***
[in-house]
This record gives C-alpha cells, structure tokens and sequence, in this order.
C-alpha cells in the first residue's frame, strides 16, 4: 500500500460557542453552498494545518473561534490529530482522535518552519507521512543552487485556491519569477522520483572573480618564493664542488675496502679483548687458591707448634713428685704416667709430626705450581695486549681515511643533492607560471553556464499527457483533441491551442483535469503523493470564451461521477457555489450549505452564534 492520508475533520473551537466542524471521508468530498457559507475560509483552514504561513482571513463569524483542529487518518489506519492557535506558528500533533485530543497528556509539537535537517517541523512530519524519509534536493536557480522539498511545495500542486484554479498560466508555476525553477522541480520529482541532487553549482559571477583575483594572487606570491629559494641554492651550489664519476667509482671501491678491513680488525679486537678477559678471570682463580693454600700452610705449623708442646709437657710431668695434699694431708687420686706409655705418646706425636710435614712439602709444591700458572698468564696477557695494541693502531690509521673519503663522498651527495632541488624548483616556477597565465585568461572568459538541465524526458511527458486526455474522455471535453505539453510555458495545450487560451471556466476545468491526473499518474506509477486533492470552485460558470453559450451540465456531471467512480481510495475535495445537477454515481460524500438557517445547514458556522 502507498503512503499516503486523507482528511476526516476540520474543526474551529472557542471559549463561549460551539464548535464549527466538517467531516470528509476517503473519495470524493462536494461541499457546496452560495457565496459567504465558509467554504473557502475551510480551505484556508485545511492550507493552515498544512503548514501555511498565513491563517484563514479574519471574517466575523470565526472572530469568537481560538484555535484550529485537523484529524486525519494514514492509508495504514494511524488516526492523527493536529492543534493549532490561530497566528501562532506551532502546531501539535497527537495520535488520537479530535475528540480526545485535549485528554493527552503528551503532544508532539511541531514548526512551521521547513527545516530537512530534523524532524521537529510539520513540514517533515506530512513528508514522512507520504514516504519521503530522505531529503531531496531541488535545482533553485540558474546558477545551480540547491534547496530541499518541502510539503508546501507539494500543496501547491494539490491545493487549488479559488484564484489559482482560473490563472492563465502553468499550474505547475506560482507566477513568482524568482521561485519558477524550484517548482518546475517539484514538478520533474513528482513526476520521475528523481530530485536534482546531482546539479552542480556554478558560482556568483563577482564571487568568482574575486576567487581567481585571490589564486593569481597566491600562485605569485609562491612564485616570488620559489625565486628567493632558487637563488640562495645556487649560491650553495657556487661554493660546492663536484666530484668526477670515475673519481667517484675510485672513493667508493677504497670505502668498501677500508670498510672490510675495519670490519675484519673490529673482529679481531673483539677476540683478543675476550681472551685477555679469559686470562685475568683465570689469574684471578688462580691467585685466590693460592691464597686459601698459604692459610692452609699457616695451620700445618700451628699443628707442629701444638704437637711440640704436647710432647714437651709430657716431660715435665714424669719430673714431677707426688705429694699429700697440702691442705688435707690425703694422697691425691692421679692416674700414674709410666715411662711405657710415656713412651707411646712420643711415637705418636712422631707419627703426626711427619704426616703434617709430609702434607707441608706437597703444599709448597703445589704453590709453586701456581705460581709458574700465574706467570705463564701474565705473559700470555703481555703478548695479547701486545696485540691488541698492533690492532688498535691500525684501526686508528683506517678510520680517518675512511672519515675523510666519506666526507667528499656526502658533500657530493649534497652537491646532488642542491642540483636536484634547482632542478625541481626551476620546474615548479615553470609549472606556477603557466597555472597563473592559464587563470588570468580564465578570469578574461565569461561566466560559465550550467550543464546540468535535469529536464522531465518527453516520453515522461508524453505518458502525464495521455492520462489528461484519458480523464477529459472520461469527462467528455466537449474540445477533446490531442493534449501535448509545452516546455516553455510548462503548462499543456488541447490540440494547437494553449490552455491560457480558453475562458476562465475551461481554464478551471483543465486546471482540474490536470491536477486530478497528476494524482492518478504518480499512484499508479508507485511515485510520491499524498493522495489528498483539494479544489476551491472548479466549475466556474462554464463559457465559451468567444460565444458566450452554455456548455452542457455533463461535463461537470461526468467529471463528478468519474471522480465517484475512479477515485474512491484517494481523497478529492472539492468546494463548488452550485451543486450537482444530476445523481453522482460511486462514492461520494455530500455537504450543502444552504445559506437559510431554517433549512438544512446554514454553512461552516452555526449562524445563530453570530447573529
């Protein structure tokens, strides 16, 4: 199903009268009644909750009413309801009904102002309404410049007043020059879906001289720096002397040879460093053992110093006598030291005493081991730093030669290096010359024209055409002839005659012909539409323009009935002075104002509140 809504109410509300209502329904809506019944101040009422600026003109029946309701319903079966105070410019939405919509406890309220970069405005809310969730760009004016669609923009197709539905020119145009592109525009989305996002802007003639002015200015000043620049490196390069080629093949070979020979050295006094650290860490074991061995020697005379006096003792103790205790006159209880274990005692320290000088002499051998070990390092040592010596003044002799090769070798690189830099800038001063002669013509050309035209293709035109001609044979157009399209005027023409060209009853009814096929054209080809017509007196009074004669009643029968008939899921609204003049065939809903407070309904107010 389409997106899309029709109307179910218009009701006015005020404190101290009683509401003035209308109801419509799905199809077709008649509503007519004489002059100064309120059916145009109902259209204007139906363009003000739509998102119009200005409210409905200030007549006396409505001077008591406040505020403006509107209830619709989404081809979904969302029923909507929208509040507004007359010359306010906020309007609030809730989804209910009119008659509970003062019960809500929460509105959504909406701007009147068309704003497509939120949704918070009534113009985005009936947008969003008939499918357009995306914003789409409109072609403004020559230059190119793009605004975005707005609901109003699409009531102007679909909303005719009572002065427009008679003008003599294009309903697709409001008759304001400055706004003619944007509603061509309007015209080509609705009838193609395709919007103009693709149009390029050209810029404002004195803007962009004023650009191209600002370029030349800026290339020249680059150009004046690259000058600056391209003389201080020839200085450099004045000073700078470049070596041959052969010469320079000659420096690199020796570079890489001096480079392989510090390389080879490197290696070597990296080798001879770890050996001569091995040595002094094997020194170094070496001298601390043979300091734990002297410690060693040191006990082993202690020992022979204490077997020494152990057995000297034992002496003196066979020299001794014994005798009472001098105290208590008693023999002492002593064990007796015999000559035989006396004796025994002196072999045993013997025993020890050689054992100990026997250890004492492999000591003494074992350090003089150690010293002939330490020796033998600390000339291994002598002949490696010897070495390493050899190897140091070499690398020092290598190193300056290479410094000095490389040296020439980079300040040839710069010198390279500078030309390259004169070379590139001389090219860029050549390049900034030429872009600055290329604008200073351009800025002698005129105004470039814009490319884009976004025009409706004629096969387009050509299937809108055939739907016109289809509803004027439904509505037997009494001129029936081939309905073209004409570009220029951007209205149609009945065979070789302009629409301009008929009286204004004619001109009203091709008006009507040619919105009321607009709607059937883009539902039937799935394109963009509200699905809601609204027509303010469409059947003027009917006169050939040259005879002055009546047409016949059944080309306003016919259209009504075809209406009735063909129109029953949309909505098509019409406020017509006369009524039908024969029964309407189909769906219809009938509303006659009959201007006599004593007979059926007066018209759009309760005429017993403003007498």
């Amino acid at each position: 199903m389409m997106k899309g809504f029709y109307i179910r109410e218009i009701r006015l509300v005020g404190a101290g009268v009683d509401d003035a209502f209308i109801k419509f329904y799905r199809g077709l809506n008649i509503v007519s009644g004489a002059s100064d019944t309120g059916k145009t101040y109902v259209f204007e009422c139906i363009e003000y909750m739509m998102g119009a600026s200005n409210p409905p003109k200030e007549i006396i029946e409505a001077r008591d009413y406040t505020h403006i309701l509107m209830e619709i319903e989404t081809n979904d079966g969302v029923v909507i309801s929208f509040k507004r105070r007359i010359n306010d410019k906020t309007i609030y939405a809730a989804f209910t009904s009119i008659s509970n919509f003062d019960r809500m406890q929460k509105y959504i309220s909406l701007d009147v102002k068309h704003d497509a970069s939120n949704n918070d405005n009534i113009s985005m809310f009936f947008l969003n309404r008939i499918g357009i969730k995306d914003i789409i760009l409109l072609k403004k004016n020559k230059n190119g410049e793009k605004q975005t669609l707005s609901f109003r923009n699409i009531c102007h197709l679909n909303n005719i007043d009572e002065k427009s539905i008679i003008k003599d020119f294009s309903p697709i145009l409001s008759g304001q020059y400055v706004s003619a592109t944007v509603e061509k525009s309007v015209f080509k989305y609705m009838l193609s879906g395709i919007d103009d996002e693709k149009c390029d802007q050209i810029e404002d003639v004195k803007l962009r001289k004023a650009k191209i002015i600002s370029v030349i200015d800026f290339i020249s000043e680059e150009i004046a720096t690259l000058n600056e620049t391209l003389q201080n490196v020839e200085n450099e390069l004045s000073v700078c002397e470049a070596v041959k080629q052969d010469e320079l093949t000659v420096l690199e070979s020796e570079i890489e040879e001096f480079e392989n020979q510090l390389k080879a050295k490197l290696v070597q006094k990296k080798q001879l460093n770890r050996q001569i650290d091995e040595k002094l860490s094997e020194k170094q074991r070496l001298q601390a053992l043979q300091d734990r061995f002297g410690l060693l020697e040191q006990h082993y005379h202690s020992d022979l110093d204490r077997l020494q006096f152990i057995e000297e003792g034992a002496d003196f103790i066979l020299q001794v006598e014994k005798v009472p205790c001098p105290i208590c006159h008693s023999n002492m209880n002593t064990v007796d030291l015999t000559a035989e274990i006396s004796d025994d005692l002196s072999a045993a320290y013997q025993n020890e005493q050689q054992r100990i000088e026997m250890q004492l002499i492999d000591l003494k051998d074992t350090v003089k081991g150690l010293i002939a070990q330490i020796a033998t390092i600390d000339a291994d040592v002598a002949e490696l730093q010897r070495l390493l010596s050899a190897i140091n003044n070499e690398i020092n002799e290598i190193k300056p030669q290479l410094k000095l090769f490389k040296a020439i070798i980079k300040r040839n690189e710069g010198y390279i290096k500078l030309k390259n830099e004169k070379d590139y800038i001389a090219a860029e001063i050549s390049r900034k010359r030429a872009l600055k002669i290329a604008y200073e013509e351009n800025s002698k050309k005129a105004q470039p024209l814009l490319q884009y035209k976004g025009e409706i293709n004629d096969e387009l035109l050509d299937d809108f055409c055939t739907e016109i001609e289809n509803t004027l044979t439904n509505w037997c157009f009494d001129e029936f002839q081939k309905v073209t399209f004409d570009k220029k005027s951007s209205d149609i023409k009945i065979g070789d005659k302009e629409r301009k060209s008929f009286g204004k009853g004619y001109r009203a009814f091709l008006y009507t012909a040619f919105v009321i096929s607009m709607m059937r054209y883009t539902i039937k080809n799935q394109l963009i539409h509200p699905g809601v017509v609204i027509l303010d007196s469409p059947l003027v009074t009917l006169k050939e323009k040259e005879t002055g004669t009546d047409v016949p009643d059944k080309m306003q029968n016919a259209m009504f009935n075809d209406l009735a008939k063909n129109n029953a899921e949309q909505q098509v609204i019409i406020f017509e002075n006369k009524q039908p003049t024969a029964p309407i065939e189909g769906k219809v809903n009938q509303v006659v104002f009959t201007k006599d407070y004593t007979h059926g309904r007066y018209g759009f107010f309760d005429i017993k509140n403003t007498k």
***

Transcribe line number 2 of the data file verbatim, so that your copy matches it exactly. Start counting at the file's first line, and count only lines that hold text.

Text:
This record gives C-alpha cells, structure tokens and sequence, in this order.